There have been 184 strikes by health care to factory workers this year after the coronavirus pandemic aggravated concerns over low wages and poor working conditions, and the tight labor market has given workers more leverage. Among the strikers are more than 10,000 John Deere workers who went on strike this month. More than 24,000 health care workers at Kaiser Permanente are preparing to strike, joining thousands of nurses and other health care workers elsewhere who have been striking for months.

Biden made his only comments about what has been dubbed Striketober in response to a reporter's questions last week.

"They have a right to strike, and they have a right to demand higher wages, and the companies they're striking on are doing very well," Biden said. "I'm not going to get into the negotiation, but my message is: If you think that's what you need, then you should do it."

A White House official said that Biden has spoken extensively about his support for unions and collective bargaining and that he believes "workers have a right to strike and government's job is to defend that right." Press secretary Jen Psaki framed the strikes as a positive sign for the economy when she was asked about them last week.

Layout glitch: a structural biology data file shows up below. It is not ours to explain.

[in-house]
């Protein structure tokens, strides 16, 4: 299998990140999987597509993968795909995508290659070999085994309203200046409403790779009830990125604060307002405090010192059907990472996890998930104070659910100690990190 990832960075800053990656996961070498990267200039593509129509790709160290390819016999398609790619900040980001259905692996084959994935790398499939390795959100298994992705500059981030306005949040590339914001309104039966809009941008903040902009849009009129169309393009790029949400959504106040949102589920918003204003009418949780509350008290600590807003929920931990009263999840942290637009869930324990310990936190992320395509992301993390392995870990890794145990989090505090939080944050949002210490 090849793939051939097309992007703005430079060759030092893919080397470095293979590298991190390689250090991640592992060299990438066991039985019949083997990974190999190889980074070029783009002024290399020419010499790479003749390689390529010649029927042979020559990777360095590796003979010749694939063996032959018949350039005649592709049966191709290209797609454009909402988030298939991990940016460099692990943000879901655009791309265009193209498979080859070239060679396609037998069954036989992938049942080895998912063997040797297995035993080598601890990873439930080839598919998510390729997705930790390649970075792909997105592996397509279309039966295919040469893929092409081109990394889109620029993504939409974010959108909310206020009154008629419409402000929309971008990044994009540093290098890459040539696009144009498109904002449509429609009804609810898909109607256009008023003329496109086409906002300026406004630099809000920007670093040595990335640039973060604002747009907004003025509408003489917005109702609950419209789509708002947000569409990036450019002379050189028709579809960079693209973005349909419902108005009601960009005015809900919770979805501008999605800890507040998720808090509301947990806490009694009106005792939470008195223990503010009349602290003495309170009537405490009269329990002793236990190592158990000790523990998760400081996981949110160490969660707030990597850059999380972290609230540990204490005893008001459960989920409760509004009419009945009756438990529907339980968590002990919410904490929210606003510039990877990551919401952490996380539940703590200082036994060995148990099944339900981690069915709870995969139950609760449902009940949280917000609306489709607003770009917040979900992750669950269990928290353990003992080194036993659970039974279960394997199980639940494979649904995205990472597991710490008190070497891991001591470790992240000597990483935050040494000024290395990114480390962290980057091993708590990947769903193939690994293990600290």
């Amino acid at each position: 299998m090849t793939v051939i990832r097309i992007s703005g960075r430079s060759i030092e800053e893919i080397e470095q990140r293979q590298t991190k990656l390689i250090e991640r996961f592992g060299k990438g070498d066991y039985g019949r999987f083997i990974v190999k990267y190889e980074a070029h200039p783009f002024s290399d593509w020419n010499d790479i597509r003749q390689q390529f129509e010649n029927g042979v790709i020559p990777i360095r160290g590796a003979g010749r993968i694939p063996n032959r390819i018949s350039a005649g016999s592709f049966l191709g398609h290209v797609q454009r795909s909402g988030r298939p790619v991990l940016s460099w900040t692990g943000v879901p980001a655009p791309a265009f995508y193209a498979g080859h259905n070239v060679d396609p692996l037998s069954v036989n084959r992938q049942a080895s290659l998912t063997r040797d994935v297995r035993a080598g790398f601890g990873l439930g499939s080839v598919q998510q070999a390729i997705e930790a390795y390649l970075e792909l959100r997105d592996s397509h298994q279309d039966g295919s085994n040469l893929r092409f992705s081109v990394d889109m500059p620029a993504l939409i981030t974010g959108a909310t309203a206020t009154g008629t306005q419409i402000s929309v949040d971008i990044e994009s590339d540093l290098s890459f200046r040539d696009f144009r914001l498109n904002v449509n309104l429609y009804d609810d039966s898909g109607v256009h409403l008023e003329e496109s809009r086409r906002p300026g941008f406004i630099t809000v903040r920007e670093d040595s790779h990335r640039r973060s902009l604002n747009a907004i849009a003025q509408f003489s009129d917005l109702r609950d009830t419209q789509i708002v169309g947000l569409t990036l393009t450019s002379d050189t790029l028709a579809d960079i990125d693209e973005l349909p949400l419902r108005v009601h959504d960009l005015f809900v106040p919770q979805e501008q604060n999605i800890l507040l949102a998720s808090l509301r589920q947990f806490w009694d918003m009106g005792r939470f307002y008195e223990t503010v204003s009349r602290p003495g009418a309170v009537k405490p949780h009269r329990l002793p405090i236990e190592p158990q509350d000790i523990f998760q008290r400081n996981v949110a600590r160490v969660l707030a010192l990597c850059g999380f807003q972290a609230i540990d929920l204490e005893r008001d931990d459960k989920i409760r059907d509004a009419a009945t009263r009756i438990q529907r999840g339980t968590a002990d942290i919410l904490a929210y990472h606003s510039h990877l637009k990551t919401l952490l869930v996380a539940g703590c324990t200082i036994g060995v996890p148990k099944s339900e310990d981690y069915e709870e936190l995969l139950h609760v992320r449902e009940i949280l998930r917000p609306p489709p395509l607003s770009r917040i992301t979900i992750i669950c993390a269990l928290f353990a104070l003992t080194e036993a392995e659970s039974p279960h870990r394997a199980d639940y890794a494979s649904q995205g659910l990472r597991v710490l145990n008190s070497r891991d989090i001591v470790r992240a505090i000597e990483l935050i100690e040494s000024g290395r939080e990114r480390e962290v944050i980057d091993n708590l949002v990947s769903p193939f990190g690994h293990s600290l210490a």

The message stops short, however, of specifically supporting the workers who are on strike, which Biden could do without getting directly involved in any negotiations.

"A statement that the president supports the right isn't much in and of itself, because the right is already there in law. It would be a bolder statement that he supports workers on strike," said Robert Reich, who was labor secretary during the Clinton administration. "He could come out with a statement saying many of these workers have been crucial during the pandemic, essential workers, the nurses, they are all entitled to better pay and better working conditions."